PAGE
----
US 7084103 B1
The invention described herein is a phenolic having a structure represented by formula (I):
wherein n is an integer of 20 to 200, R1 is an unsaturated hydrocarbon chain, and R2 is selected from the group consisting of a hydrogen atom and —OCH2CH2O(CH2CH2O)nCH2CH2OH. Also described are methods of preparing the compound, pigment dispersions containing the compound, ink and paint compositions containing the compound and methods related thereto.
2. The compound of
3. The compound of
5. The fluid of
6. The fluid of
This application claims priority under 35 U.S.C. § 119(e) to U.S. provisional patent application Ser. No. 60/454,065, filed Mar. 11, 2003, the contents of which are incorporated herein by reference.
Surfactants are commonly used as additives in numerous industrial compositions to act as surface active agents. For example, surfactants are often incorporated into printing ink compositions, industrial coating compositions, lubricating oils, wetting agents, and/or paints. In many industrial applications, it may be desirable that the selected surfactant is capable of serving several chemical roles in the composition. Such surfactants are referred to as “multi-purpose surfactants” and include those that may function, for example, as an emulsifier, an oil wetter, a water wetter, a foamer, a defoamer, etc. Use of multi-purpose surfactants allows for several advantages: a reduction in costs of raw materials (fewer to purchase and dispose of), the streamlining of production steps (less additives to incorporate and disperse), and a reduction in duration of the production processes. For at least this reason, there is a need in the art to provide compounds useful as surfactants that may have additional chemical functions within a given composition. There is an additional need for methods of preparing such compounds.
The invention provides methods of preparing an ethoxylated phenolic compound that has numerous utilities and may be used as a multi-purpose surfactant, compositions containing the ethoxylated phenolic compound of the invention, such as dispersions, inks, paints, coatings, metalworking fluids, and lubricating and rolling oils, and methods of preparing these compositions.
In particular, the invention describes methods of preparing an ethoxylated compound, the methods comprising reacting a phenolic reactant that comprises a hydroxyl functional group with ethylene oxide, wherein the resultant ethoxylated compound contains about 50 moles to about 100 moles of ethylene oxide.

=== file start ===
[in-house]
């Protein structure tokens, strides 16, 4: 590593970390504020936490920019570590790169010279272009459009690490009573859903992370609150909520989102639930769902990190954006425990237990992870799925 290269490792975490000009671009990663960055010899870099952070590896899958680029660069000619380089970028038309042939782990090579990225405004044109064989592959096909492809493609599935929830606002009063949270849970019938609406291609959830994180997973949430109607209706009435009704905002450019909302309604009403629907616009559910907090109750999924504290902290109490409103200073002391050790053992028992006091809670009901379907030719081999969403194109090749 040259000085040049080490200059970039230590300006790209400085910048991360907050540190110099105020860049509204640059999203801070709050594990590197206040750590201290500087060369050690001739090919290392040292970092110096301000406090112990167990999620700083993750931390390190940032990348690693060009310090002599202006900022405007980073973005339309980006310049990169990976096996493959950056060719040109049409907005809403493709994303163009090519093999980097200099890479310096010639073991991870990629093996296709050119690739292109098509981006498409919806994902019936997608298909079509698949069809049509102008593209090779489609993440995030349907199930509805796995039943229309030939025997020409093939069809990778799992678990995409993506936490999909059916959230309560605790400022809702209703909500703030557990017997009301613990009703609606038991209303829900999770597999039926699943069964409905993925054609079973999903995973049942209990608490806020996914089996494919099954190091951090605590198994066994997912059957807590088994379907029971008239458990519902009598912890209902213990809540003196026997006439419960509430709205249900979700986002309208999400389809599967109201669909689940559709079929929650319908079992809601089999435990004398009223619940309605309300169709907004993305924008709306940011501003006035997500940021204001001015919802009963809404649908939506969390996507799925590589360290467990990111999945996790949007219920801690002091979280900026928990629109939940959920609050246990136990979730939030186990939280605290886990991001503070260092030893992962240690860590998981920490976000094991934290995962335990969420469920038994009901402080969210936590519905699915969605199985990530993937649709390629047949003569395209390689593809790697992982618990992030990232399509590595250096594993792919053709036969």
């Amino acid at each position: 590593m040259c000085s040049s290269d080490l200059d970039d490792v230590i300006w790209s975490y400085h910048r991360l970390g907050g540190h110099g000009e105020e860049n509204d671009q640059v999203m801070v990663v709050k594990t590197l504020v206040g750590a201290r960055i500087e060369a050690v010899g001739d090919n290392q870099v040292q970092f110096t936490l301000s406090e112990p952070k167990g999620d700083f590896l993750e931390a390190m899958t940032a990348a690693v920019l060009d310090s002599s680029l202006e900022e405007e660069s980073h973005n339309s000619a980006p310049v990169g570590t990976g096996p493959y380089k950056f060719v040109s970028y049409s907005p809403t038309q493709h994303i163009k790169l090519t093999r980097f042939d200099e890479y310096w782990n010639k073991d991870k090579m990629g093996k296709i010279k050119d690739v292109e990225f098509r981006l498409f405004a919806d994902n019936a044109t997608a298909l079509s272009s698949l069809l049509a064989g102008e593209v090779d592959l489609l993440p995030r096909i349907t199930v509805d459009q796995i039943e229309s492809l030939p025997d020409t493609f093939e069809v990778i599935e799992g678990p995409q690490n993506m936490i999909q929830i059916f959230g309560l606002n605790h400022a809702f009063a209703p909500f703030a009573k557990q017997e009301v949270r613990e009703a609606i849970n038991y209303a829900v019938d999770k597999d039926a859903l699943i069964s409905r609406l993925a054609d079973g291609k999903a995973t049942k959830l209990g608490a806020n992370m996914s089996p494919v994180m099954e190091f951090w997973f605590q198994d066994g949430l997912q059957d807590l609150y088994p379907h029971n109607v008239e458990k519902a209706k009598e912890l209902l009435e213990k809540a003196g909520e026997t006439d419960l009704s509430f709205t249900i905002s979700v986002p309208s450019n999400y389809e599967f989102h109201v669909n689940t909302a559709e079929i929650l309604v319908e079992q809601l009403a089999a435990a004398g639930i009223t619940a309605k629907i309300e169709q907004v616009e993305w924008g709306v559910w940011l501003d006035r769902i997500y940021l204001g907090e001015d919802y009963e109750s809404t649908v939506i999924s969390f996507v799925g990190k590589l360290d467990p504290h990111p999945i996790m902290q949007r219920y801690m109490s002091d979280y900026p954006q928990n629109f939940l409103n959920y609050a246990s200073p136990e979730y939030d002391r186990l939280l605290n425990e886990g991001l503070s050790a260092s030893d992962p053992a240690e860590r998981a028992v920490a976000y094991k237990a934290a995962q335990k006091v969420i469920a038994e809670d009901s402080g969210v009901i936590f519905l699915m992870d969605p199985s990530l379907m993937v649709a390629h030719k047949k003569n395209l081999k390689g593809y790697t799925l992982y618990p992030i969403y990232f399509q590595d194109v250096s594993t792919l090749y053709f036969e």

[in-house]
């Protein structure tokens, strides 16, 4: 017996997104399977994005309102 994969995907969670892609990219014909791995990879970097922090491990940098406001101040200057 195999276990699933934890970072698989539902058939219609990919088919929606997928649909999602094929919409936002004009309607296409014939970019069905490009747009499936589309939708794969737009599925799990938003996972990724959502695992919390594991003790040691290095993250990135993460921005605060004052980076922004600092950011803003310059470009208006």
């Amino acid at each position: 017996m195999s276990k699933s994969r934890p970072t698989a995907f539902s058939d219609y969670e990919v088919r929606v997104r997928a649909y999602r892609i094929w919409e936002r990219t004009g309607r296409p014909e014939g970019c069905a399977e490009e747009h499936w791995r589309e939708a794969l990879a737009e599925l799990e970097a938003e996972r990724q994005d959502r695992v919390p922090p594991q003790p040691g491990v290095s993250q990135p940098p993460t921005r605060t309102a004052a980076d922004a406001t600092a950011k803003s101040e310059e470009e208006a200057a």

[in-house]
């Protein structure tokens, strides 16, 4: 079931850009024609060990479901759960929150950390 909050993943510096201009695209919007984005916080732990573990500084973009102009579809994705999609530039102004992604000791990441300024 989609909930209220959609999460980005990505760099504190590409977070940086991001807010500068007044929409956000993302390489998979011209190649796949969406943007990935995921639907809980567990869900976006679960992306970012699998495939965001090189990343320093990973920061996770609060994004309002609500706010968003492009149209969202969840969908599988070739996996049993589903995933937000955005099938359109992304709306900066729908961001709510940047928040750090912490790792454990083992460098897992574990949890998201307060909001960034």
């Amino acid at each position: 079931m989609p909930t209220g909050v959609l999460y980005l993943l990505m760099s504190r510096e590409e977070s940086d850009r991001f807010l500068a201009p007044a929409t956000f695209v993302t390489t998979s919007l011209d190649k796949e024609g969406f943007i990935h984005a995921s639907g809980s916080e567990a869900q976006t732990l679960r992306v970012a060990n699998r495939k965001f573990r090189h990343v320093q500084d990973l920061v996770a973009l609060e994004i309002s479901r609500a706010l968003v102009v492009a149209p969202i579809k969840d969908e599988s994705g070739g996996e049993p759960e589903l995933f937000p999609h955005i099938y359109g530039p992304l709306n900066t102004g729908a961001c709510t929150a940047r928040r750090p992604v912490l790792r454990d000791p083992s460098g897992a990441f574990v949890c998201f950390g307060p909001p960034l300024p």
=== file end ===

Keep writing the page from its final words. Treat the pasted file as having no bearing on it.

Also contemplated within the scope of the invention is an ethoxylated phenolic compound having a structure represented by formula (I):
In another embodiment, the invention includes a pigment dispersion, lubricating fluid, and/or an ink or paint composition comprising a pigment and the ethoxylated phenolic compound of formula (I), as described above, and methods of preparing the pigment dispersion comprising mixing water, pigment, and the ethoxylated phenolic compound.
The invention described herein is directed to methods of preparing an ethoxylated phenolic compound that may be used in a wide variety of applications, such as use as a surfactant, a dispersant, a viscosity stabilizer, and a solubility additive. Also described herein is the ethoxylated phenolic compound produced by the methods and compositions containing the ethoxylated phenolic compound of the invention, such as dispersions, inks, paints, coatings, metalworking fluids, and lubricating and rolling oils.
The ethoxylated phenolic compound of the invention is prepared by reacting (i) a phenolic reactant including a compound that has at least one hydroxy (OH) functional group and/or carboxyl (COOH) functional group with (ii) ethylene oxide. The phenolic reactant may be preferably be obtained from the saps or resins obtained from members of the anacardiaceae family (including such plants as poison ivy, the cashew nut tree, and the Japanese lac tree).